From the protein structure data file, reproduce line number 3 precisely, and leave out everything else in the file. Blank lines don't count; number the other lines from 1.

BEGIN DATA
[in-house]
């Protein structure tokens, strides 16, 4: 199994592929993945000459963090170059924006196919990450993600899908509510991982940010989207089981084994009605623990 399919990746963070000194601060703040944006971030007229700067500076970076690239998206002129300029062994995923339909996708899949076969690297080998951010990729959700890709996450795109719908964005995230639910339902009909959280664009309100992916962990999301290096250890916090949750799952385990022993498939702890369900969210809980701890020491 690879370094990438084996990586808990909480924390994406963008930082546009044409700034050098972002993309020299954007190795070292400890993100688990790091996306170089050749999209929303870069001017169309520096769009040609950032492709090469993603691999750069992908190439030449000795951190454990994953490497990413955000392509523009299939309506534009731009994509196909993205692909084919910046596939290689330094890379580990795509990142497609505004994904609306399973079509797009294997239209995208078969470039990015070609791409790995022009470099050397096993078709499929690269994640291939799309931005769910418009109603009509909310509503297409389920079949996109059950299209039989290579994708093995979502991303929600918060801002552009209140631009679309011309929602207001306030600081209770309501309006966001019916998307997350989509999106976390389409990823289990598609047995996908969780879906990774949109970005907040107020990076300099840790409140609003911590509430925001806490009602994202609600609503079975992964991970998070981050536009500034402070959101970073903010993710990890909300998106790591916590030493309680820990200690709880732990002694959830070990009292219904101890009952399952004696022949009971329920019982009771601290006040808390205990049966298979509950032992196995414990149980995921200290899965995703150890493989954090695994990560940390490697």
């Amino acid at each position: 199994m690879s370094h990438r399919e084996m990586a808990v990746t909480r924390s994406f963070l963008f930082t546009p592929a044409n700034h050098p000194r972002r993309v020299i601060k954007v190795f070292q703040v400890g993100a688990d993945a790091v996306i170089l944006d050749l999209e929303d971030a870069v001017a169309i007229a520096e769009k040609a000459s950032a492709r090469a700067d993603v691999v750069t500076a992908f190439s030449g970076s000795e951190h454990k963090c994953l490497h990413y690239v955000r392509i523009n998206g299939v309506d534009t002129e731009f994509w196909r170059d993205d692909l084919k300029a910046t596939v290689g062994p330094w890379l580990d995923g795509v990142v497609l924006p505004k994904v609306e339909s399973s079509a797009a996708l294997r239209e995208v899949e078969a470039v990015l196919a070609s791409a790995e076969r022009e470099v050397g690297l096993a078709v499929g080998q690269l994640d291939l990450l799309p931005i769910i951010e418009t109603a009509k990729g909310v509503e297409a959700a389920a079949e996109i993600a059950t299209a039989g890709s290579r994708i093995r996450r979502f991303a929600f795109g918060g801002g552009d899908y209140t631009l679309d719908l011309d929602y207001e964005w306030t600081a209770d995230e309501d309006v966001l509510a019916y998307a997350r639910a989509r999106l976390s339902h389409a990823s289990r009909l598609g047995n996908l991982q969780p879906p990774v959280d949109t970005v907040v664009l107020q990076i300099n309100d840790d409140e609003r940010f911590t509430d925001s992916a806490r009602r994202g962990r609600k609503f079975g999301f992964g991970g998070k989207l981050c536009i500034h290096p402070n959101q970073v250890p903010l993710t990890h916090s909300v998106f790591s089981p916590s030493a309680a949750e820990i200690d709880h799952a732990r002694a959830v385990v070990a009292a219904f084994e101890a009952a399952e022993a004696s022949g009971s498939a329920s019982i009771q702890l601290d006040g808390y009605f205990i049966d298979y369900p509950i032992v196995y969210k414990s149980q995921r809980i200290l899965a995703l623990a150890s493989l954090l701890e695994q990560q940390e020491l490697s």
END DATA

């Amino acid at each position: 199994m690879s370094h990438r399919e084996m990586a808990v990746t909480r924390s994406f963070l963008f930082t546009p592929a044409n700034h050098p000194r972002r993309v020299i601060k954007v190795f070292q703040v400890g993100a688990d993945a790091v996306i170089l944006d050749l999209e929303d971030a870069v001017a169309i007229a520096e769009k040609a000459s950032a492709r090469a700067d993603v691999v750069t500076a992908f190439s030449g970076s000795e951190h454990k963090c994953l490497h990413y690239v955000r392509i523009n998206g299939v309506d534009t002129e731009f994509w196909r170059d993205d692909l084919k300029a910046t596939v290689g062994p330094w890379l580990d995923g795509v990142v497609l924006p505004k994904v609306e339909s399973s079509a797009a996708l294997r239209e995208v899949e078969a470039v990015l196919a070609s791409a790995e076969r022009e470099v050397g690297l096993a078709v499929g080998q690269l994640d291939l990450l799309p931005i769910i951010e418009t109603a009509k990729g909310v509503e297409a959700a389920a079949e996109i993600a059950t299209a039989g890709s290579r994708i093995r996450r979502f991303a929600f795109g918060g801002g552009d899908y209140t631009l679309d719908l011309d929602y207001e964005w306030t600081a209770d995230e309501d309006v966001l509510a019916y998307a997350r639910a989509r999106l976390s339902h389409a990823s289990r009909l598609g047995n996908l991982q969780p879906p990774v959280d949109t970005v907040v664009l107020q990076i300099n309100d840790d409140e609003r940010f911590t509430d925001s992916a806490r009602r994202g962990r609600k609503f079975g999301f992964g991970g998070k989207l981050c536009i500034h290096p402070n959101q970073v250890p903010l993710t990890h916090s909300v998106f790591s089981p916590s030493a309680a949750e820990i200690d709880h799952a732990r002694a959830v385990v070990a009292a219904f084994e101890a009952a399952e022993a004696s022949g009971s498939a329920s019982i009771q702890l601290d006040g808390y009605f205990i049966d298979y369900p509950i032992v196995y969210k414990s149980q995921r809980i200290l899965a995703l623990a150890s493989l954090l701890e695994q990560q940390e020491l490697s």